Calumet Specialty Products Partners (CLMT) is the big loser in today's trading. Sahres are down around 45% today after management eliminated the company's quarterly distribution of $0.685 a share (26.7% yield) over the weekend. By definition, a 26% yield carries high risk. But as Calumet investors learned this morning, there was far more to lose than the steady quarterly income.
Although the price of crude oil has rebounded 50% from its February lows, we believe there are many other high-yielding master limited partnerships that are at risk of cutting their payouts in the coming quarters. We've highlighted two names below that could be destined to a similar fate as Calumet.
First, Crestwood Equity Partners (CEQP) is down 41% this year, and recently changed hands at around $12.19. The company operates a natural gas storage business and oil and natural gas liquids services. About 92% of Crestwood's cash flow is expected to come from fixed-fee contracts, but its quarterly distribution of $1.375 a share (45.4% yield) is still being called into question by investors. In the fourth quarter of 2015, the company generated just 76% of the cash flow necessary to cover its payout.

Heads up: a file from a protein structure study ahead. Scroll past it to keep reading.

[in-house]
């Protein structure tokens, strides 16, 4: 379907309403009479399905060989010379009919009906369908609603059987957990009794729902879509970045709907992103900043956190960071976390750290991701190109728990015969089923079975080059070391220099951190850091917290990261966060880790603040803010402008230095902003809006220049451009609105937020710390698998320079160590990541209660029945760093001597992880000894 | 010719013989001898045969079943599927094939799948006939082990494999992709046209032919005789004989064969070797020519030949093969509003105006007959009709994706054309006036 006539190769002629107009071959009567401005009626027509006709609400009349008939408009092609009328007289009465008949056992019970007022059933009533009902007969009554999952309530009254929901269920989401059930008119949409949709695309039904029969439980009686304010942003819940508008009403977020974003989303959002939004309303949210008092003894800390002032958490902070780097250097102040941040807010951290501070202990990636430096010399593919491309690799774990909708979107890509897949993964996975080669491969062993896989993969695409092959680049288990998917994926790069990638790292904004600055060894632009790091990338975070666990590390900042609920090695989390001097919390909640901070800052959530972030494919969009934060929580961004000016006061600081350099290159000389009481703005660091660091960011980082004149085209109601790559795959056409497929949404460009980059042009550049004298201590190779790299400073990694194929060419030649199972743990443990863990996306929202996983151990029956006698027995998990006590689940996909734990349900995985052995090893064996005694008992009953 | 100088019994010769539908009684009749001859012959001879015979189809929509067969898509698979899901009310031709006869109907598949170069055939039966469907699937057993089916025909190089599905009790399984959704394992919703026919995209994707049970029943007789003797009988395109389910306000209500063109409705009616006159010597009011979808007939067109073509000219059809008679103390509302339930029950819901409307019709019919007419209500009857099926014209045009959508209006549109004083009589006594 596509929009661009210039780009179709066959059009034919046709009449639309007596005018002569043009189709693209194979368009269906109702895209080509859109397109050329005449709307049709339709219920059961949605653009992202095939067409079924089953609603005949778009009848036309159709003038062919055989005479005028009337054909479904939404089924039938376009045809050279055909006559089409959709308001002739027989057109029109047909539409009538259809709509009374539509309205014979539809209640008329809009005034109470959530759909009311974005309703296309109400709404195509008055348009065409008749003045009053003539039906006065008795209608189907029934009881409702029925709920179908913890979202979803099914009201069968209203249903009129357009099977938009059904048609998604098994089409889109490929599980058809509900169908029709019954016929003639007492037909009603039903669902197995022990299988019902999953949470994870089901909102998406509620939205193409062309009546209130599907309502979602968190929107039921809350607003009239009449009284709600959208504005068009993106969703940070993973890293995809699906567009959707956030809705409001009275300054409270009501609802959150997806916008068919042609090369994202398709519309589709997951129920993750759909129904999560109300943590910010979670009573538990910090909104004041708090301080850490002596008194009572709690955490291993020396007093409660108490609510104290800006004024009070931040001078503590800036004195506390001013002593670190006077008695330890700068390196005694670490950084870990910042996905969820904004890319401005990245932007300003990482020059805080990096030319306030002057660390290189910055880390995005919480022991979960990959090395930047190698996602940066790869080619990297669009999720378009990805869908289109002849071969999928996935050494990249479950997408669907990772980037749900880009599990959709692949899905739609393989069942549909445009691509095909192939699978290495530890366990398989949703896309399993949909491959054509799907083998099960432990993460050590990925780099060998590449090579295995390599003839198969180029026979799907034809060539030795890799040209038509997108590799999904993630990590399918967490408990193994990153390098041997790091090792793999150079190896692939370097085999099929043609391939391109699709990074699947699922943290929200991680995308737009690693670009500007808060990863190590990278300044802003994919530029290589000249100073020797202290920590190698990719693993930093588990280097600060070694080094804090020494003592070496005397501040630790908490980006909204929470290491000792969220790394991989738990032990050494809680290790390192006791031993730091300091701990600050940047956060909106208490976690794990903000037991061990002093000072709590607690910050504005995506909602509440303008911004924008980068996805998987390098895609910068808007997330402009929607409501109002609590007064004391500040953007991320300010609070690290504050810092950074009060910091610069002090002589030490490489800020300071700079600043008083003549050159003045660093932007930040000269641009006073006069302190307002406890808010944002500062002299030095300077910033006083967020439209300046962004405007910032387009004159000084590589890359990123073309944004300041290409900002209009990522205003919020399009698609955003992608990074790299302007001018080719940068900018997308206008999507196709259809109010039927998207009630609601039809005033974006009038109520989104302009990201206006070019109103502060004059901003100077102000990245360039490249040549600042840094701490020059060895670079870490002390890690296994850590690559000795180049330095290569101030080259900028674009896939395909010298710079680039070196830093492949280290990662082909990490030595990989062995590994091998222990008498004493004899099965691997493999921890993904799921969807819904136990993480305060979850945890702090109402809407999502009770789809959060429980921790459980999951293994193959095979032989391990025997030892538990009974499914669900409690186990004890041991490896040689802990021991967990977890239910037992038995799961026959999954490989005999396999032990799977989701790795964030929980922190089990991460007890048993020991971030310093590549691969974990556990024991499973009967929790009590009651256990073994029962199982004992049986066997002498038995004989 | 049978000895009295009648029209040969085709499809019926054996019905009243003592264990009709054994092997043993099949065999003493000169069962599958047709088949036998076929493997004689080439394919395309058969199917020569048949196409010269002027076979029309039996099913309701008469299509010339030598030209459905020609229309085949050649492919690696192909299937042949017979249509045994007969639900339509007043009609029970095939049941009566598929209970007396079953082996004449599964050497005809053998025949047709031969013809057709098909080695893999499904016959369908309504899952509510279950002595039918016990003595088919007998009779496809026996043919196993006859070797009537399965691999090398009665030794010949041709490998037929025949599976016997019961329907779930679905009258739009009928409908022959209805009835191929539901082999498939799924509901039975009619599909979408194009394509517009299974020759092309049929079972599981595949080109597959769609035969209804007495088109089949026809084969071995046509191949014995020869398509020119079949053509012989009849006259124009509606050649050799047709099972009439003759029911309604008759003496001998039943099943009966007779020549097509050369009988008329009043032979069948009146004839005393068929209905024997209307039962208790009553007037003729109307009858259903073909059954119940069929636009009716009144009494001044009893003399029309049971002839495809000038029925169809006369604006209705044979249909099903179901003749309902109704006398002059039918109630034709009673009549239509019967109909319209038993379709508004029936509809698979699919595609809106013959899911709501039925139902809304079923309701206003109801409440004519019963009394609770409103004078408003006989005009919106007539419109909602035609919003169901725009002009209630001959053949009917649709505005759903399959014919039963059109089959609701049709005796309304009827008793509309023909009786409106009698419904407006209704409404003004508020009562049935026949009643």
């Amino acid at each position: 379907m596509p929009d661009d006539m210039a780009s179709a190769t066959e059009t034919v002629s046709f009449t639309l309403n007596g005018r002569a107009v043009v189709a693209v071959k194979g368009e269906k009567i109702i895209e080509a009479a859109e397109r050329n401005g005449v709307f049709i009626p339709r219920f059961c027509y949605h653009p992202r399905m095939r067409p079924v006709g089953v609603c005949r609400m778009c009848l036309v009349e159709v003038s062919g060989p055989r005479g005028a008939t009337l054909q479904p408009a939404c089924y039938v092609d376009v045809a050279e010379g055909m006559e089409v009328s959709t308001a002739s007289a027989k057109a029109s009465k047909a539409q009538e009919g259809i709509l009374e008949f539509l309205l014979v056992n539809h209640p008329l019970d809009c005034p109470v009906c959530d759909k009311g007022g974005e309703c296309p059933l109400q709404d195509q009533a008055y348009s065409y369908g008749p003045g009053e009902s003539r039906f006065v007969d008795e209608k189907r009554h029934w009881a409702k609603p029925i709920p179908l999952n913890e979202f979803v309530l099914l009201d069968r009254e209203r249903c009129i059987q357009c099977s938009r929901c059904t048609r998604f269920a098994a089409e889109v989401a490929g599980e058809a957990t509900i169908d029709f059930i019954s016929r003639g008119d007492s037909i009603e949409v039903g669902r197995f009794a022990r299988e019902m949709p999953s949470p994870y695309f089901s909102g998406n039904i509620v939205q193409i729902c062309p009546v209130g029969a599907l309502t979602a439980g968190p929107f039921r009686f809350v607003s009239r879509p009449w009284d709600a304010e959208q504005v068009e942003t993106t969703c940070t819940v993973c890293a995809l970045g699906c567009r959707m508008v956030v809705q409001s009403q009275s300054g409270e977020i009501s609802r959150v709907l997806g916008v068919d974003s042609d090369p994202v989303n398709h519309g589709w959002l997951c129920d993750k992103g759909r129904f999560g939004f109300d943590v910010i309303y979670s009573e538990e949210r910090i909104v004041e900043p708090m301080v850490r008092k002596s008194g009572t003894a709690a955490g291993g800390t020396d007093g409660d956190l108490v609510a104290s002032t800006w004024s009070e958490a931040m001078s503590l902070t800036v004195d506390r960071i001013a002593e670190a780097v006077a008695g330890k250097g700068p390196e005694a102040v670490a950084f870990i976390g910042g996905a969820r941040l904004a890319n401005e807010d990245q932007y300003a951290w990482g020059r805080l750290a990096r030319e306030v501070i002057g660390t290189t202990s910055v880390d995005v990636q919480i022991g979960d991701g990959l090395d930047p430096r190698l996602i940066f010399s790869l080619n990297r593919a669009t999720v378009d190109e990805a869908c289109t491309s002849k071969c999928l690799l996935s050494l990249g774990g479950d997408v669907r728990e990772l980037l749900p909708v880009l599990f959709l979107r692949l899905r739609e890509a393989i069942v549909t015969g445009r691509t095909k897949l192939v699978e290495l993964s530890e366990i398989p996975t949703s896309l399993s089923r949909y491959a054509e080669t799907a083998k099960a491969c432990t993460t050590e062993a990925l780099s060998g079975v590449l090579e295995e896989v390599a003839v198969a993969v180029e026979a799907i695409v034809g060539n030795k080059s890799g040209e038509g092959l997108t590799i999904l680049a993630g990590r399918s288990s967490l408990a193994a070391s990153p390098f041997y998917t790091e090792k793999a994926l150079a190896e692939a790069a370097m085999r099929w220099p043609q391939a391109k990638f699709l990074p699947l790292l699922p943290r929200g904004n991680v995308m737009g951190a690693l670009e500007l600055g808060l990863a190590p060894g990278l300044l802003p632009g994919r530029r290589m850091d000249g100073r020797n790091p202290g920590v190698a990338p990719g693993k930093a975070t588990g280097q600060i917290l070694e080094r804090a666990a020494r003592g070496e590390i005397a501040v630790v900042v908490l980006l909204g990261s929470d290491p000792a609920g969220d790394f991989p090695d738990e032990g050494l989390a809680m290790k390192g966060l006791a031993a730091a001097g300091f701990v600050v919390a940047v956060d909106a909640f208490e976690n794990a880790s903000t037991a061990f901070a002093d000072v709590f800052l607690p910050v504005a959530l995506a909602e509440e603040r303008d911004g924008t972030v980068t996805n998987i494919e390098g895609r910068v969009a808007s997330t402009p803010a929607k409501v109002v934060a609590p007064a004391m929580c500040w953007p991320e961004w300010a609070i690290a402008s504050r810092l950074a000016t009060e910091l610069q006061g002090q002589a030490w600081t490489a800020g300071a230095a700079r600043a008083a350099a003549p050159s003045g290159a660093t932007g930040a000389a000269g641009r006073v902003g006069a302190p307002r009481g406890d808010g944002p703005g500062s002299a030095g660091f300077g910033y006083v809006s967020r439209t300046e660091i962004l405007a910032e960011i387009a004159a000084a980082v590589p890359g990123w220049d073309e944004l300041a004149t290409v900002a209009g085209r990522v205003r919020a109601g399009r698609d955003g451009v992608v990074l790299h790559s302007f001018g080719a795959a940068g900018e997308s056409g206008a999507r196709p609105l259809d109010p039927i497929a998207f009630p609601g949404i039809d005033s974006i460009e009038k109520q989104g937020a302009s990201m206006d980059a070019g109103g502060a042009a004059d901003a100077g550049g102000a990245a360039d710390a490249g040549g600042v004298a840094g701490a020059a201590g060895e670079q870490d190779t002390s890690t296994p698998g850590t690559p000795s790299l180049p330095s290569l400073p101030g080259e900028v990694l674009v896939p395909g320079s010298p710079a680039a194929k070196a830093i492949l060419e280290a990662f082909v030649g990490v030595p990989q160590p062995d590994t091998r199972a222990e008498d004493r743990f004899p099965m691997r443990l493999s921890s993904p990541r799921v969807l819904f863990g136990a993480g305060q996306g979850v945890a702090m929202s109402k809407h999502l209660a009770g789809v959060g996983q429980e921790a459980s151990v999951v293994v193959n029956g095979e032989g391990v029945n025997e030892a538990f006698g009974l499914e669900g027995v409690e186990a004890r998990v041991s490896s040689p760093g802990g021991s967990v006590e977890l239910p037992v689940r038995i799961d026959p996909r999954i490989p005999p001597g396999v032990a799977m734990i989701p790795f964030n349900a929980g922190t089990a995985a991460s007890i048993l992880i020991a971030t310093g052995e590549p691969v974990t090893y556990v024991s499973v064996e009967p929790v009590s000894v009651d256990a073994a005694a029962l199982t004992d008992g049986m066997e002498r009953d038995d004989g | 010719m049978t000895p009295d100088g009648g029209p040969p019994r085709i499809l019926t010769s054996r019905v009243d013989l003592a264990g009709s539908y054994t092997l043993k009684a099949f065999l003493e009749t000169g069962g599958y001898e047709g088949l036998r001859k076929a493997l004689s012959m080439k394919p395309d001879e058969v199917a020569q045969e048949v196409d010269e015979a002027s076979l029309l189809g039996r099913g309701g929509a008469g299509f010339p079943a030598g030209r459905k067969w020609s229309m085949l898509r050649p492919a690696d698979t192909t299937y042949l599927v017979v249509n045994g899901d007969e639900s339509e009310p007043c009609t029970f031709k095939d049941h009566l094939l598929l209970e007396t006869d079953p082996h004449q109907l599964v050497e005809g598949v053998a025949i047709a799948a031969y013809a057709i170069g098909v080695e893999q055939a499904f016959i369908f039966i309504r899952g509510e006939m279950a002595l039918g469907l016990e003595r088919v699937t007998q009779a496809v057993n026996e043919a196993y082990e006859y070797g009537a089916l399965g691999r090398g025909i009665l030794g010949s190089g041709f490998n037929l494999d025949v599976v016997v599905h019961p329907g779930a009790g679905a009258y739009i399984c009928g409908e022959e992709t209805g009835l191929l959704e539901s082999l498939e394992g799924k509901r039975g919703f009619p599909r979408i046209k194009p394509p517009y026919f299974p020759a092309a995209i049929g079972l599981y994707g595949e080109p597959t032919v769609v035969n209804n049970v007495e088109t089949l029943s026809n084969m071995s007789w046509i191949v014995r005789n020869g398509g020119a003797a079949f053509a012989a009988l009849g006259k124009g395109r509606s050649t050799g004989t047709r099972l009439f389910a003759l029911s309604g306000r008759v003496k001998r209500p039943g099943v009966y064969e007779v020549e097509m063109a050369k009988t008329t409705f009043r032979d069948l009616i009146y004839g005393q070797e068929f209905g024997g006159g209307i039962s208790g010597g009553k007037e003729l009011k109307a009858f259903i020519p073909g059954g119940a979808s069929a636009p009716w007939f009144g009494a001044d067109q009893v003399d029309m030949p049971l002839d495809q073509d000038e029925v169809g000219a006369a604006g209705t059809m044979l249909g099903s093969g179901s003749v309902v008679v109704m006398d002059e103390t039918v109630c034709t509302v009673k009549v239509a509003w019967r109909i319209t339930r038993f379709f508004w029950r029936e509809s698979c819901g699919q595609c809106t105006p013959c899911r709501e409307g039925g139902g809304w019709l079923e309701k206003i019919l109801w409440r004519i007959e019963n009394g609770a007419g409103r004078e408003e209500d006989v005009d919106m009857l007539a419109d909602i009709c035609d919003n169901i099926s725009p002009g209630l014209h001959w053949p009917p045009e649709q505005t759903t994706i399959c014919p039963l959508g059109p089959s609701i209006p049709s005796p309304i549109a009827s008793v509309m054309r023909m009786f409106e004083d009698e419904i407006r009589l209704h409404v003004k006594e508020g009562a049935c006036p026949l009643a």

Even though management has tried to cut corporate costs, interest and capital expenses remained high in the period. Crestwood has a hefty 4.8x debt to EBITDA ratio, and on its most recent conference call, management said that the company is trying to shore up its balance sheet. Crestwood's credit rating is three levels below investment grade, and one of the quickest ways to improve its financial health would be to cut the dividend.
Next up is NGL Energy Partners (NGL), which has seen shares drop 25% so far this year. It recently changed hands at around $8.25. The company provides oil and NGL logistics, in addition to water treatment services and a retail propane business. Management pays out a quarterly distribution $0.64 a share (31.2% yield), which was not increased last quarter for the first time since NGL went public in 2011.
We believe the next change in the company payout will be to the downside. In the fiscal third quarter (ended December), the company generated only 85% of the cash flow needed to cover the distribution. NGL is leveraged to lower oil prices and production, and interest and operating costs remained high in the period. Management also reduced its full-year EBITDA guidance by 10% last quarter.
The company attempted to boost liquidity with asset sales earlier this year, but it still has a sizable debt to EBITDA ratio. NGL would likely have to tap its credit facility this year to sustain its current payout, but its ability to do that may be reduced, as its credit rating is currently three levels below investment grade.